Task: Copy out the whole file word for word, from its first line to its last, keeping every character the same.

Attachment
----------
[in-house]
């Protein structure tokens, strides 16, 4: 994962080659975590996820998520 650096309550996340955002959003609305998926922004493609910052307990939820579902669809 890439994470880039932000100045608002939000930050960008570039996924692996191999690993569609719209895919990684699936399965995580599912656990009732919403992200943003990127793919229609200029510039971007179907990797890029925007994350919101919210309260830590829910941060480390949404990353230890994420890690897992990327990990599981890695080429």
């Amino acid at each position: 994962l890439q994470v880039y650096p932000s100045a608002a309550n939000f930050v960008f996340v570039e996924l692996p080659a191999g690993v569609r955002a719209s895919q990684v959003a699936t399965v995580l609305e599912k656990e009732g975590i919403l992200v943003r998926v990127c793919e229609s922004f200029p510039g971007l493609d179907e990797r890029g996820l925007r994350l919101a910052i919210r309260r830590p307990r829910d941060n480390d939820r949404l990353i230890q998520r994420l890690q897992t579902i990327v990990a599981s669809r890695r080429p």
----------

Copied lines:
[in-house]
């Protein structure tokens, strides 16, 4: 994962080659975590996820998520 650096309550996340955002959003609305998926922004493609910052307990939820579902669809 890439994470880039932000100045608002939000930050960008570039996924692996191999690993569609719209895919990684699936399965995580599912656990009732919403992200943003990127793919229609200029510039971007179907990797890029925007994350919101919210309260830590829910941060480390949404990353230890994420890690897992990327990990599981890695080429």
């Amino acid at each position: 994962l890439q994470v880039y650096p932000s100045a608002a309550n939000f930050v960008f996340v570039e996924l692996p080659a191999g690993v569609r955002a719209s895919q990684v959003a699936t399965v995580l609305e599912k656990e009732g975590i919403l992200v943003r998926v990127c793919e229609s922004f200029p510039g971007l493609d179907e990797r890029g996820l925007r994350l919101a910052i919210r309260r830590p307990r829910d941060n480390d939820r949404l990353i230890q998520r994420l890690q897992t579902i990327v990990a599981s669809r890695r080429p």